Example:
1. You set the picture mode gamma to 2.2 in the display.
2. You test your gamma and it is showing 1.9
3. You go into the menu and change the gamma setting to 2.4 in the display.
4. You test gamma again and now it's showing 2.2.
You think you are good because you have the result you were looking for, but you really don't because you are calibrating with 10% windows. If you were to run the same gamma test with much smaller windows, the result would be closer to the actual gamma setting that you selected in your display.
Is this correct or am I misunderstanding what Michael is stating in post #9?

Well so far on my VT30 every pattern I've tried so far including the ones on both the Avs and GCD give a magenta and green tinge to the white balance (used clouds, snow, grayscale steps, etc) even though the calibration report states its perfect. So given the particular difficulty with these displays and a general lack of any real insight as to how the pros obtain a good result, I used an unorthodox method by calibrating a 'white' grayscale step pattern. Got a perfect 2.2 gamma and good whites finally.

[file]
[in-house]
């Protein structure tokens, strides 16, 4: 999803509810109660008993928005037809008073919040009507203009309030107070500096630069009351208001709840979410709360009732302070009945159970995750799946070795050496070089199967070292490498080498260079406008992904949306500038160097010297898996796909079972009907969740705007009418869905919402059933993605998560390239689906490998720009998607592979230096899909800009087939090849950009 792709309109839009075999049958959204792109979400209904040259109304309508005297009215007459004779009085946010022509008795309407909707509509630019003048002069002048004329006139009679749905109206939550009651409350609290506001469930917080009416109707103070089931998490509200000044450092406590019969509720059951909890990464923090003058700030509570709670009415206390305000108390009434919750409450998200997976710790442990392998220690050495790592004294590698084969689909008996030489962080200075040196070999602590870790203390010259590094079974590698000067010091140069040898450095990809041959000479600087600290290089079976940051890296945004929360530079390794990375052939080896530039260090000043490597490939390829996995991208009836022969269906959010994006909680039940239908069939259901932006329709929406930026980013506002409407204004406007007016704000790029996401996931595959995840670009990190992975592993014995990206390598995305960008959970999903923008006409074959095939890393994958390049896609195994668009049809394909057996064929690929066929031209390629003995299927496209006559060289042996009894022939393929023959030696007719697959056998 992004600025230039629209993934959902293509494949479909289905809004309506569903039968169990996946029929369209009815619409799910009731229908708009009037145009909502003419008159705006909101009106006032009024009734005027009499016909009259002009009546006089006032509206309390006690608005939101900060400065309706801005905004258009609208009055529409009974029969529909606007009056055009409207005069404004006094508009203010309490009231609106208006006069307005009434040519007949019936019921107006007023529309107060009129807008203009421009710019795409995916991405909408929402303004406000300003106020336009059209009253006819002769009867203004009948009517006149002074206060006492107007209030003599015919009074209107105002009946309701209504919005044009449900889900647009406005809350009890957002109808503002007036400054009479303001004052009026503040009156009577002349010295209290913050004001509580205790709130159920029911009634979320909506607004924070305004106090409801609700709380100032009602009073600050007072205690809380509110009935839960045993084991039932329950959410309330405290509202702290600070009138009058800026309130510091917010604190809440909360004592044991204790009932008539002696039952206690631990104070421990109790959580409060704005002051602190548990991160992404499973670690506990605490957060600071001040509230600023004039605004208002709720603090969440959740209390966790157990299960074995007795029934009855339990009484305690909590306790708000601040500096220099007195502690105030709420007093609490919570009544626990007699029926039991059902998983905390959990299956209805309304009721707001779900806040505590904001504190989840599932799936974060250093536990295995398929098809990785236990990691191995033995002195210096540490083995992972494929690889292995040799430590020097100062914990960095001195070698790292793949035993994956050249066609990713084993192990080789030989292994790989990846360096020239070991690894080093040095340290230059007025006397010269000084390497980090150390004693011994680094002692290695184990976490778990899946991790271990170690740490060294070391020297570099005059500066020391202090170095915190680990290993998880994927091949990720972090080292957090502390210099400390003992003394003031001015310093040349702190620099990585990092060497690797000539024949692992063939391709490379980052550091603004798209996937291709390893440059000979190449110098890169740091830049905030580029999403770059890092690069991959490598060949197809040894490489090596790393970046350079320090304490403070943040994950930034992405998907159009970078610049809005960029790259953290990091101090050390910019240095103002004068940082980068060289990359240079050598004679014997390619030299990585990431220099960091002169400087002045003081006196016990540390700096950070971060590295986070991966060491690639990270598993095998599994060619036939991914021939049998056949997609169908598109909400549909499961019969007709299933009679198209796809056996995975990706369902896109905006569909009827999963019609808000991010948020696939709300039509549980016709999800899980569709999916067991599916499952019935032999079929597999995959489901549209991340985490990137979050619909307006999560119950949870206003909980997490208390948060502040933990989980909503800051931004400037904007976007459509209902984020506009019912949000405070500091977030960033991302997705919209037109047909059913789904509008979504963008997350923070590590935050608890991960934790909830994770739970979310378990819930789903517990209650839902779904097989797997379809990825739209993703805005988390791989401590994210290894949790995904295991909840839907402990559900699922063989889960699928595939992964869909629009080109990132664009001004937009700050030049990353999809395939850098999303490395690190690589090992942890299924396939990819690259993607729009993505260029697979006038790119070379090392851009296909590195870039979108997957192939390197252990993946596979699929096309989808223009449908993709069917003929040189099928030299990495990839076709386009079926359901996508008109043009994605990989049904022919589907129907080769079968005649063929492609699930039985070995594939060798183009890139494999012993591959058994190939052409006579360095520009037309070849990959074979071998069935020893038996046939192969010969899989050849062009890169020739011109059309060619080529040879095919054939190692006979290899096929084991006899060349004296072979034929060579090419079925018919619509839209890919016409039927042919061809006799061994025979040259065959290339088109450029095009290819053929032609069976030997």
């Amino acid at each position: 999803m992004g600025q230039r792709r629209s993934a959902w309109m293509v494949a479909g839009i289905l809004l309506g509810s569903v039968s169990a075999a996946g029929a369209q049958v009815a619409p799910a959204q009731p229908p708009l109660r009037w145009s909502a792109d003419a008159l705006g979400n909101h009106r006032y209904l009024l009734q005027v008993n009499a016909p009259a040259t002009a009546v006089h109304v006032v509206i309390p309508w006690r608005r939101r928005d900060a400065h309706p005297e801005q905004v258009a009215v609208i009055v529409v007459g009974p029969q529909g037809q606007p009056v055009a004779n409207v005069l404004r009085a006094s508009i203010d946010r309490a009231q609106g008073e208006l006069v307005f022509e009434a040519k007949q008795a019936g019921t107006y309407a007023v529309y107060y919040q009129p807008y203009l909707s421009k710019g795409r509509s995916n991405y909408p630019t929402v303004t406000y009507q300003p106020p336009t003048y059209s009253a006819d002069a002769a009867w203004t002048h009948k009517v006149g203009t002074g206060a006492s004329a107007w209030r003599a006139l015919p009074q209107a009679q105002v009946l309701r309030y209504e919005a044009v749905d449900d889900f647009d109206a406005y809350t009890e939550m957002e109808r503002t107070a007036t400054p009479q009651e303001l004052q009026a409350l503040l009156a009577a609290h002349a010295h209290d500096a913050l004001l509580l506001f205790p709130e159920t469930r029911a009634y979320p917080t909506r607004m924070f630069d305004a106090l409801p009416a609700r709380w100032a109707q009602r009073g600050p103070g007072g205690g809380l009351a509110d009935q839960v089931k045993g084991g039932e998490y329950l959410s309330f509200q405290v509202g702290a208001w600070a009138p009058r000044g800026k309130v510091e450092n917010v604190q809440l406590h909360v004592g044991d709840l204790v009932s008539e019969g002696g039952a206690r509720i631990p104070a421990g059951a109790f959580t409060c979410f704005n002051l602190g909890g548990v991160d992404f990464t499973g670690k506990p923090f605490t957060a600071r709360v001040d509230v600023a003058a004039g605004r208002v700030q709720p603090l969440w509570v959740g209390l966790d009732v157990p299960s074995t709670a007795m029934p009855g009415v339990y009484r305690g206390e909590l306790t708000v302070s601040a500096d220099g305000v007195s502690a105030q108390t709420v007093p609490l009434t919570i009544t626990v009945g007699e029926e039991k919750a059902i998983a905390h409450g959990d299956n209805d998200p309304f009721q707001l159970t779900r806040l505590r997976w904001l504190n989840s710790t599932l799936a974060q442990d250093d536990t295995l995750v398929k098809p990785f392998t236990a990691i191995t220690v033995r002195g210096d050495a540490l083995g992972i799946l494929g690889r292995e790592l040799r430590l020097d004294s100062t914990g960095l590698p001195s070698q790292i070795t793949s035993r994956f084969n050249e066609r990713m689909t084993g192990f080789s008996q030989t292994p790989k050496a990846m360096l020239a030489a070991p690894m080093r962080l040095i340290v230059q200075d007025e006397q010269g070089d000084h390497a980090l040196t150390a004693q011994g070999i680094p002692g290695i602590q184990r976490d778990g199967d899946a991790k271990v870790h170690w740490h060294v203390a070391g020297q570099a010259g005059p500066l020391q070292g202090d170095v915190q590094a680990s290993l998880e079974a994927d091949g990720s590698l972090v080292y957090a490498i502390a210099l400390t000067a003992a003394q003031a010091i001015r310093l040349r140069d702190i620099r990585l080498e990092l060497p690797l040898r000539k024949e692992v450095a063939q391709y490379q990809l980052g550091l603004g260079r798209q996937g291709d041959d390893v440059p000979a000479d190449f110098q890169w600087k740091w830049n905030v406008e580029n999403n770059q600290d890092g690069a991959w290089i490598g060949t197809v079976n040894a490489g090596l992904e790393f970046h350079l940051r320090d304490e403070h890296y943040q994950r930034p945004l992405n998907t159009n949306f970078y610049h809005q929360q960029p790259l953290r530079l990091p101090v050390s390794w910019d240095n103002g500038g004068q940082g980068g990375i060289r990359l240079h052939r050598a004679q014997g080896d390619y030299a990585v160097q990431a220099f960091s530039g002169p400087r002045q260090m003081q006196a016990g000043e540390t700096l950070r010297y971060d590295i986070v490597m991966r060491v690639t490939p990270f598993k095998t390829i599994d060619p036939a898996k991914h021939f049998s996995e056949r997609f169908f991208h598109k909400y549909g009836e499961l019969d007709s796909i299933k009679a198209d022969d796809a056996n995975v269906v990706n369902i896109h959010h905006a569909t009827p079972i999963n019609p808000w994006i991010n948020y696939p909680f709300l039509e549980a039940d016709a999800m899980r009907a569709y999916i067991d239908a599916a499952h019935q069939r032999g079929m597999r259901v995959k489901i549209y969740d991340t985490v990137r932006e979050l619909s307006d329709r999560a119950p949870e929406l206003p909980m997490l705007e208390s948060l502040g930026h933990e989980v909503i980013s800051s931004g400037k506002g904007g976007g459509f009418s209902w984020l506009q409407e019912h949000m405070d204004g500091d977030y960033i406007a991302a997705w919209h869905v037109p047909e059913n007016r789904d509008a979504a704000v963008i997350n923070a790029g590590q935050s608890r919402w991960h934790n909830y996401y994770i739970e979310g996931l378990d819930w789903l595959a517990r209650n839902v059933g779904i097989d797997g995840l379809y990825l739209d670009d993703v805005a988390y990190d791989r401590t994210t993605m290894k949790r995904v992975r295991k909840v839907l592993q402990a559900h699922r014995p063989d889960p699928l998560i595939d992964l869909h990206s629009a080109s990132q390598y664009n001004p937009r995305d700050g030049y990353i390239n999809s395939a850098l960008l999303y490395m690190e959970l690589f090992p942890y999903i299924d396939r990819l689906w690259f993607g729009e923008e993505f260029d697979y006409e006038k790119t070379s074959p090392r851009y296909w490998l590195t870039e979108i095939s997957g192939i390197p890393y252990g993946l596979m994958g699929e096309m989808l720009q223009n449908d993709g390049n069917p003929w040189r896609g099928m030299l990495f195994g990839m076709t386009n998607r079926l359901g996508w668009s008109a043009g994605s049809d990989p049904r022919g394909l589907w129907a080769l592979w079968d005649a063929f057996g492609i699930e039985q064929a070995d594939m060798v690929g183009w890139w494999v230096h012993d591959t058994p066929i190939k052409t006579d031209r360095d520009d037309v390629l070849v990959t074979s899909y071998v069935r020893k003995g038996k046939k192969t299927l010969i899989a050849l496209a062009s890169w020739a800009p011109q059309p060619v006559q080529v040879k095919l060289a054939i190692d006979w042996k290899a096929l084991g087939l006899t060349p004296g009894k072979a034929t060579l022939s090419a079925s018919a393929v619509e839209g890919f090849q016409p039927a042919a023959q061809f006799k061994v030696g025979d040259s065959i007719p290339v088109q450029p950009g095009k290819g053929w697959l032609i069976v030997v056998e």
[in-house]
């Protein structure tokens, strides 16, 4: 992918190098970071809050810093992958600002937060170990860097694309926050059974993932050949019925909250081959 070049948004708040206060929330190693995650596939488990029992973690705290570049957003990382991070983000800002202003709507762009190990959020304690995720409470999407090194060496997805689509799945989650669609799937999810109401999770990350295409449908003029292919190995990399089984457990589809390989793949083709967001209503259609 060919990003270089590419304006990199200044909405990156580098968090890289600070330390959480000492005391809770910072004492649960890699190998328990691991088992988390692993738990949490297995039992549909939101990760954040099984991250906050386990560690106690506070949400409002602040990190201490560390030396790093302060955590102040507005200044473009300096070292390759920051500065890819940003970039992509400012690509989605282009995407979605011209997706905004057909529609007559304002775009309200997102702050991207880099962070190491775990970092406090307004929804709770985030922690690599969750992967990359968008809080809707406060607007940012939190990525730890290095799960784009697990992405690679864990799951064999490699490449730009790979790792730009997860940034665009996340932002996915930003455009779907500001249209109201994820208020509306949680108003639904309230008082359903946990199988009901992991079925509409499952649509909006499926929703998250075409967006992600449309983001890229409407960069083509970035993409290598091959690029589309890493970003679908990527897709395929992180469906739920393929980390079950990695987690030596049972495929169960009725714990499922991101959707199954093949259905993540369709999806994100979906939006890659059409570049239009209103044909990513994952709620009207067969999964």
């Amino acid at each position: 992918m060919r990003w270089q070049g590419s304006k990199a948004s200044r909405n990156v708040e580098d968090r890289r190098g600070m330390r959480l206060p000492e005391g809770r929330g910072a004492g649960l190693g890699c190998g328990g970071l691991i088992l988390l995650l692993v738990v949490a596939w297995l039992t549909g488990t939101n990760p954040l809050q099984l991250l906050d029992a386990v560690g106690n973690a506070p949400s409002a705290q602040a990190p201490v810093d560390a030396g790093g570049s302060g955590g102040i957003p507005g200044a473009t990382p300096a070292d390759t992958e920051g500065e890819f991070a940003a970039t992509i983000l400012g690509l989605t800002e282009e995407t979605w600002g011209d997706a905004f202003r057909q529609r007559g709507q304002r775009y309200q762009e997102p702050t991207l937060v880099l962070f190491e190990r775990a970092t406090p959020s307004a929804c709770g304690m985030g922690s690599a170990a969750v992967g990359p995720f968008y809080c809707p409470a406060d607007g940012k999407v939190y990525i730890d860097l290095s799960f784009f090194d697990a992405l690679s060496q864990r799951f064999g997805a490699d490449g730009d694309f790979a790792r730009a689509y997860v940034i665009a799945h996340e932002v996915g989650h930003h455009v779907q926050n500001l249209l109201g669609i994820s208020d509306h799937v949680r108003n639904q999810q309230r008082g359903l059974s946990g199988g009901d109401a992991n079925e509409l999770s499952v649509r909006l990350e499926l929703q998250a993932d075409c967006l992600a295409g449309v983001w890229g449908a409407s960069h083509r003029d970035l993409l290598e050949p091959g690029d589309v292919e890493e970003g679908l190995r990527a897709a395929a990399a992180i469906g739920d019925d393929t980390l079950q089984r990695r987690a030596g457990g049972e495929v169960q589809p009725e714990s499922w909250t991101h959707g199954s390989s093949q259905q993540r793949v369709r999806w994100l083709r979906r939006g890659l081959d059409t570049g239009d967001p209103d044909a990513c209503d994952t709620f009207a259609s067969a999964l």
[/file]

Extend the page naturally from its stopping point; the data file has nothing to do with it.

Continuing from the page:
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post #101 of 323 Old 12-07-2012, 11:30 AM
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Quote:
Originally Posted by ndaa75 View Post

Well so far on my VT30 every pattern I've tried so far including the ones on both the Avs and GCD give a magenta and green tinge to the white balance (used clouds, snow, grayscale steps, etc) even though the calibration report states its perfect. So given the particular difficulty with these displays and a general lack of any real insight as to how the pros obtain a good result, I used an unorthodox method by calibrating a 'white' grayscale step pattern. Got a perfect 2.2 gamma and good whites finally.